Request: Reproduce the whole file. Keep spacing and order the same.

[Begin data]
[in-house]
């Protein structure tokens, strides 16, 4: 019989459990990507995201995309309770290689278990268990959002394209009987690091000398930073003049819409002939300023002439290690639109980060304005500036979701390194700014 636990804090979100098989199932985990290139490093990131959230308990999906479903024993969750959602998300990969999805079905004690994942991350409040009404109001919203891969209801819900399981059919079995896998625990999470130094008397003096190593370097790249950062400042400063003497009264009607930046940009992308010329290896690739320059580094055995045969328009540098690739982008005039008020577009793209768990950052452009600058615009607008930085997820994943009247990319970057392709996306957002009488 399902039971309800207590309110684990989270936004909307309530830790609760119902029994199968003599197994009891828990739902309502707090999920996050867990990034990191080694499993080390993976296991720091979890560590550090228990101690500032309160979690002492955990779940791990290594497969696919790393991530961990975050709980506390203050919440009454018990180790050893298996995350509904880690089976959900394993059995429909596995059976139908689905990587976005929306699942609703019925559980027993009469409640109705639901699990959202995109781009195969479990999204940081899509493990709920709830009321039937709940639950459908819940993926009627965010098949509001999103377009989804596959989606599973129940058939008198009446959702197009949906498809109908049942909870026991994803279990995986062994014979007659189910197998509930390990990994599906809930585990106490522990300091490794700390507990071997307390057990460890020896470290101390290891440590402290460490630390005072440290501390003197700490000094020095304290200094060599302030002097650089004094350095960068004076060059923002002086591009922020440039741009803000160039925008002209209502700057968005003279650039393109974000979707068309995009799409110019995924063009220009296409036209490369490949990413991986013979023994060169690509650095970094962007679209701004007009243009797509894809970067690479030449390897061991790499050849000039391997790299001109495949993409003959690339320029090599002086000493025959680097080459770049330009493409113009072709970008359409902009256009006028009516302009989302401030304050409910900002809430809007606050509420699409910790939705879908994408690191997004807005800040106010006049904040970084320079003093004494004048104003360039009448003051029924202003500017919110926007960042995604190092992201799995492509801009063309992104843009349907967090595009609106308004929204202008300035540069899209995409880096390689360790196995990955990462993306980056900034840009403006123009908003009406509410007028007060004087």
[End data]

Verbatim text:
[in-house]
């Protein structure tokens, strides 16, 4: 019989459990990507995201995309309770290689278990268990959002394209009987690091000398930073003049819409002939300023002439290690639109980060304005500036979701390194700014 636990804090979100098989199932985990290139490093990131959230308990999906479903024993969750959602998300990969999805079905004690994942991350409040009404109001919203891969209801819900399981059919079995896998625990999470130094008397003096190593370097790249950062400042400063003497009264009607930046940009992308010329290896690739320059580094055995045969328009540098690739982008005039008020577009793209768990950052452009600058615009607008930085997820994943009247990319970057392709996306957002009488 399902039971309800207590309110684990989270936004909307309530830790609760119902029994199968003599197994009891828990739902309502707090999920996050867990990034990191080694499993080390993976296991720091979890560590550090228990101690500032309160979690002492955990779940791990290594497969696919790393991530961990975050709980506390203050919440009454018990180790050893298996995350509904880690089976959900394993059995429909596995059976139908689905990587976005929306699942609703019925559980027993009469409640109705639901699990959202995109781009195969479990999204940081899509493990709920709830009321039937709940639950459908819940993926009627965010098949509001999103377009989804596959989606599973129940058939008198009446959702197009949906498809109908049942909870026991994803279990995986062994014979007659189910197998509930390990990994599906809930585990106490522990300091490794700390507990071997307390057990460890020896470290101390290891440590402290460490630390005072440290501390003197700490000094020095304290200094060599302030002097650089004094350095960068004076060059923002002086591009922020440039741009803000160039925008002209209502700057968005003279650039393109974000979707068309995009799409110019995924063009220009296409036209490369490949990413991986013979023994060169690509650095970094962007679209701004007009243009797509894809970067690479030449390897061991790499050849000039391997790299001109495949993409003959690339320029090599002086000493025959680097080459770049330009493409113009072709970008359409902009256009006028009516302009989302401030304050409910900002809430809007606050509420699409910790939705879908994408690191997004807005800040106010006049904040970084320079003093004494004048104003360039009448003051029924202003500017919110926007960042995604190092992201799995492509801009063309992104843009349907967090595009609106308004929204202008300035540069899209995409880096390689360790196995990955990462993306980056900034840009403006123009908003009406509410007028007060004087």